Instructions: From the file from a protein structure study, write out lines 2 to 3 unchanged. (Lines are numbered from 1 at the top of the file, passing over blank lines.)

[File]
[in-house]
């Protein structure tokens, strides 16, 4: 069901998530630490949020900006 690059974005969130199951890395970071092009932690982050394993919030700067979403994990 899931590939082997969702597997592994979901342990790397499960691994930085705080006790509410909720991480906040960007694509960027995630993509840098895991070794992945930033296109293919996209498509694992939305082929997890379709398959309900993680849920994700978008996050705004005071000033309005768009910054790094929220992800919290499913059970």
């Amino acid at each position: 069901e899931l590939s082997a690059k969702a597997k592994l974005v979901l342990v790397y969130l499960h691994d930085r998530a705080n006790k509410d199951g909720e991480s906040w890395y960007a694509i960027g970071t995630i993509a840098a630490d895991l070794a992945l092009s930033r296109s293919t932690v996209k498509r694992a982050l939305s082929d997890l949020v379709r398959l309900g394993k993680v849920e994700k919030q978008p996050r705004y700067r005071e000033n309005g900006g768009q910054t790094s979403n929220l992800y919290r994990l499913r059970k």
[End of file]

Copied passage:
């Protein structure tokens, strides 16, 4: 069901998530630490949020900006 690059974005969130199951890395970071092009932690982050394993919030700067979403994990 899931590939082997969702597997592994979901342990790397499960691994930085705080006790509410909720991480906040960007694509960027995630993509840098895991070794992945930033296109293919996209498509694992939305082929997890379709398959309900993680849920994700978008996050705004005071000033309005768009910054790094929220992800919290499913059970």
């Amino acid at each position: 069901e899931l590939s082997a690059k969702a597997k592994l974005v979901l342990v790397y969130l499960h691994d930085r998530a705080n006790k509410d199951g909720e991480s906040w890395y960007a694509i960027g970071t995630i993509a840098a630490d895991l070794a992945l092009s930033r296109s293919t932690v996209k498509r694992a982050l939305s082929d997890l949020v379709r398959l309900g394993k993680v849920e994700k919030q978008p996050r705004y700067r005071e000033n309005g900006g768009q910054t790094s979403n929220l992800y919290r994990l499913r059970k």